A malicious program that poses as a video engine, or codec, necessary to watch pornography could infect unsuspecting users of Apple's Mac OS X operating system, security firms warned on Wednesday.
The program -- called RSPlug by Mac antivirus firm Intego, Puper by McAfee and DNSChanger by others -- has been spreading around Windows computers for some time, but is not considered a significant threat as the victim has to supply the administrator password for the system to be infected. While the Windows version comes as a portable executable (PE) file, the new Mac version comes as a standard disk image (DMG) file. If opened, the file will display a standard install package, according to an analysis of the Trojan by the SANS Institute's Internet Storm Center (ISC).
"The user is then prompted to install the package and during this process he will have to supply the administrator credentials," wrote ISC handler Bojan Zdrnja in the analysis. "Yep, its game over from this point in time , and the attack is exactly the same as on Windows - keep in mind that these users will willingly supply these credentials."The arrival of a serious attempt to attack the Mac has been widely predicted by security professionals. Since early last year, flaw finders have focused on Apple's operating system, but serious attacks have been lacking. Online fraudsters have increasingly focused on turning illicit access into cash, which makes vast majority of computers running Windows a far more natural target.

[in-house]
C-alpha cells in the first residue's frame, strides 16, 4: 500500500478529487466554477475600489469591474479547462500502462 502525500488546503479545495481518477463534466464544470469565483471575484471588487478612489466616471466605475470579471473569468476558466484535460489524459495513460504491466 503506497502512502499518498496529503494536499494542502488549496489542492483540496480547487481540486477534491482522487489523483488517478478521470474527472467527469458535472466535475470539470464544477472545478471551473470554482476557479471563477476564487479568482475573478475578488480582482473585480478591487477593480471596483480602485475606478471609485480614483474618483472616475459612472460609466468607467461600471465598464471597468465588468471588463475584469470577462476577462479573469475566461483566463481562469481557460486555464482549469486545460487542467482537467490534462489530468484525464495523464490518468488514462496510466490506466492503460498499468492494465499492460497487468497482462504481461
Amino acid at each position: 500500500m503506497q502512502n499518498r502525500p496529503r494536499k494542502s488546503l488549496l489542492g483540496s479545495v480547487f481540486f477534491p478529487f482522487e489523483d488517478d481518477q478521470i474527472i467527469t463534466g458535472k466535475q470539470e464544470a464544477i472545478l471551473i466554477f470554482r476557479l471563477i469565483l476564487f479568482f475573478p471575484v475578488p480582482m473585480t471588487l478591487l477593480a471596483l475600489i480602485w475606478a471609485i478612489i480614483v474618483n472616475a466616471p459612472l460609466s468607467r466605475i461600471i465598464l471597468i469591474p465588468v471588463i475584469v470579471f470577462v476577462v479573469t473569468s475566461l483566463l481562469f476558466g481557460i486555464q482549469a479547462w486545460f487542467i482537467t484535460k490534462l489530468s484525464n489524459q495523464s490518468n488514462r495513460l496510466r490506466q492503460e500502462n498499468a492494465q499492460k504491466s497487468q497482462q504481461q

A recent study supports the theory that marketshare appears to matter a great deal to financially motivated hackers. The study found a selection of malicious Web sites only focused on attacking Internet Explorer, not Mozilla's Firefox browser, despite the fact that the open-source software had twice as many vulnerabilities disclosed since its release.
Shipments of Apple computers running the Mac OS X accounted for 8.1 percent of U.S. shipments in the third quarter of 2007, according to business intelligence firm Gartner. Macs account for 6.5 percent of the computers that visit the major Web sites tracked by Net Applications' Market Share service.
If you have tips or insights on this topic, please contact SecurityFocus.
Posted by: Robert Lemos